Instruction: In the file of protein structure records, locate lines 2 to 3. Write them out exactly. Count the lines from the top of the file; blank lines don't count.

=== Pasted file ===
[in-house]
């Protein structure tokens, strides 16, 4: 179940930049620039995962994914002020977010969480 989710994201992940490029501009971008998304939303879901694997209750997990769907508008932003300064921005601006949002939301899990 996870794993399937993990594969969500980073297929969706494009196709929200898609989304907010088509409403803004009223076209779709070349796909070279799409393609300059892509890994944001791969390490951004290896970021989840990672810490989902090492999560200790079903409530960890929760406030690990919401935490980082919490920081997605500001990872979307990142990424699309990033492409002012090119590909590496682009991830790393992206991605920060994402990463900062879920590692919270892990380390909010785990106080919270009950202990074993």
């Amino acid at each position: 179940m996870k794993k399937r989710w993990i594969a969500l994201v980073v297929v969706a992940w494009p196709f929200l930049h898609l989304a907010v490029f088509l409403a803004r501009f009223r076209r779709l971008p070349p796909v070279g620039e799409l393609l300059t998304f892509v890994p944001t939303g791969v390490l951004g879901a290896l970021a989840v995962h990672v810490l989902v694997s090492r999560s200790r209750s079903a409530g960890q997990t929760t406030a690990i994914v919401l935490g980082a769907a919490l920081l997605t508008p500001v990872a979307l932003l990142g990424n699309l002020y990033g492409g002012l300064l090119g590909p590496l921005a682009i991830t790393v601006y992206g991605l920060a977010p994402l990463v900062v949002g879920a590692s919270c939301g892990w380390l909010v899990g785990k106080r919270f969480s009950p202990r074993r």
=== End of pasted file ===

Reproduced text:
């Protein structure tokens, strides 16, 4: 179940930049620039995962994914002020977010969480 989710994201992940490029501009971008998304939303879901694997209750997990769907508008932003300064921005601006949002939301899990 996870794993399937993990594969969500980073297929969706494009196709929200898609989304907010088509409403803004009223076209779709070349796909070279799409393609300059892509890994944001791969390490951004290896970021989840990672810490989902090492999560200790079903409530960890929760406030690990919401935490980082919490920081997605500001990872979307990142990424699309990033492409002012090119590909590496682009991830790393992206991605920060994402990463900062879920590692919270892990380390909010785990106080919270009950202990074993």
């Amino acid at each position: 179940m996870k794993k399937r989710w993990i594969a969500l994201v980073v297929v969706a992940w494009p196709f929200l930049h898609l989304a907010v490029f088509l409403a803004r501009f009223r076209r779709l971008p070349p796909v070279g620039e799409l393609l300059t998304f892509v890994p944001t939303g791969v390490l951004g879901a290896l970021a989840v995962h990672v810490l989902v694997s090492r999560s200790r209750s079903a409530g960890q997990t929760t406030a690990i994914v919401l935490g980082a769907a919490l920081l997605t508008p500001v990872a979307l932003l990142g990424n699309l002020y990033g492409g002012l300064l090119g590909p590496l921005a682009i991830t790393v601006y992206g991605l920060a977010p994402l990463v900062v949002g879920a590692s919270c939301g892990w380390l909010v899990g785990k106080r919270f969480s009950p202990r074993r």